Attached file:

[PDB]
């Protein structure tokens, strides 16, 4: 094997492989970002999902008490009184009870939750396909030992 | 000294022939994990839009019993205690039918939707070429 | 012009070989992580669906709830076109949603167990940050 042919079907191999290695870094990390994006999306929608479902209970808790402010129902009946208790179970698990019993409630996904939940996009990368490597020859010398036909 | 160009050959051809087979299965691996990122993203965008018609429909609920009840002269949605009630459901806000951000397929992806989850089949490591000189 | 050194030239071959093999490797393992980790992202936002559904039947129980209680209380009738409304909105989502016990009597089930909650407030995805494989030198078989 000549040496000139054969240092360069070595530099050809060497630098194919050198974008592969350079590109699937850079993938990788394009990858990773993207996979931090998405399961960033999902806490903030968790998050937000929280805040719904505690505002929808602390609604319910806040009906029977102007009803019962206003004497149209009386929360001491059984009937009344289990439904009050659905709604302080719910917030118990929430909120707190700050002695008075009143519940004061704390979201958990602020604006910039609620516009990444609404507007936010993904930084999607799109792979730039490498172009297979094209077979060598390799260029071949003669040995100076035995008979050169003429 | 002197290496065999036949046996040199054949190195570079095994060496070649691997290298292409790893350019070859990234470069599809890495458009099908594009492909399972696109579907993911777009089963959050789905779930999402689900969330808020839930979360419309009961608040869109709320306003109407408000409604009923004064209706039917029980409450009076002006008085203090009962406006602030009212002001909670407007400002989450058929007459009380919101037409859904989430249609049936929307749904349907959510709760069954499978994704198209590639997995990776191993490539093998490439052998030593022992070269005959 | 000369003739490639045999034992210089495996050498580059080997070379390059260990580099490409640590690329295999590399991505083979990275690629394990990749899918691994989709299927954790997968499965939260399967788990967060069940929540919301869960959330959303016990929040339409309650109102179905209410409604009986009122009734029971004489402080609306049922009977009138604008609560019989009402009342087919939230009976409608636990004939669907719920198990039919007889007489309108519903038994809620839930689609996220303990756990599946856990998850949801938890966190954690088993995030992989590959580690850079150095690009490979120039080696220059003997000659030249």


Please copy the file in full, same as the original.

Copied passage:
[PDB]
């Protein structure tokens, strides 16, 4: 094997492989970002999902008490009184009870939750396909030992 | 000294022939994990839009019993205690039918939707070429 | 012009070989992580669906709830076109949603167990940050 042919079907191999290695870094990390994006999306929608479902209970808790402010129902009946208790179970698990019993409630996904939940996009990368490597020859010398036909 | 160009050959051809087979299965691996990122993203965008018609429909609920009840002269949605009630459901806000951000397929992806989850089949490591000189 | 050194030239071959093999490797393992980790992202936002559904039947129980209680209380009738409304909105989502016990009597089930909650407030995805494989030198078989 000549040496000139054969240092360069070595530099050809060497630098194919050198974008592969350079590109699937850079993938990788394009990858990773993207996979931090998405399961960033999902806490903030968790998050937000929280805040719904505690505002929808602390609604319910806040009906029977102007009803019962206003004497149209009386929360001491059984009937009344289990439904009050659905709604302080719910917030118990929430909120707190700050002695008075009143519940004061704390979201958990602020604006910039609620516009990444609404507007936010993904930084999607799109792979730039490498172009297979094209077979060598390799260029071949003669040995100076035995008979050169003429 | 002197290496065999036949046996040199054949190195570079095994060496070649691997290298292409790893350019070859990234470069599809890495458009099908594009492909399972696109579907993911777009089963959050789905779930999402689900969330808020839930979360419309009961608040869109709320306003109407408000409604009923004064209706039917029980409450009076002006008085203090009962406006602030009212002001909670407007400002989450058929007459009380919101037409859904989430249609049936929307749904349907959510709760069954499978994704198209590639997995990776191993490539093998490439052998030593022992070269005959 | 000369003739490639045999034992210089495996050498580059080997070379390059260990580099490409640590690329295999590399991505083979990275690629394990990749899918691994989709299927954790997968499965939260399967788990967060069940929540919301869960959330959303016990929040339409309650109102179905209410409604009986009122009734029971004489402080609306049922009977009138604008609560019989009402009342087919939230009976409608636990004939669907719920198990039919007889007489309108519903038994809620839930689609996220303990756990599946856990998850949801938890966190954690088993995030992989590959580690850079150095690009490979120039080696220059003997000659030249």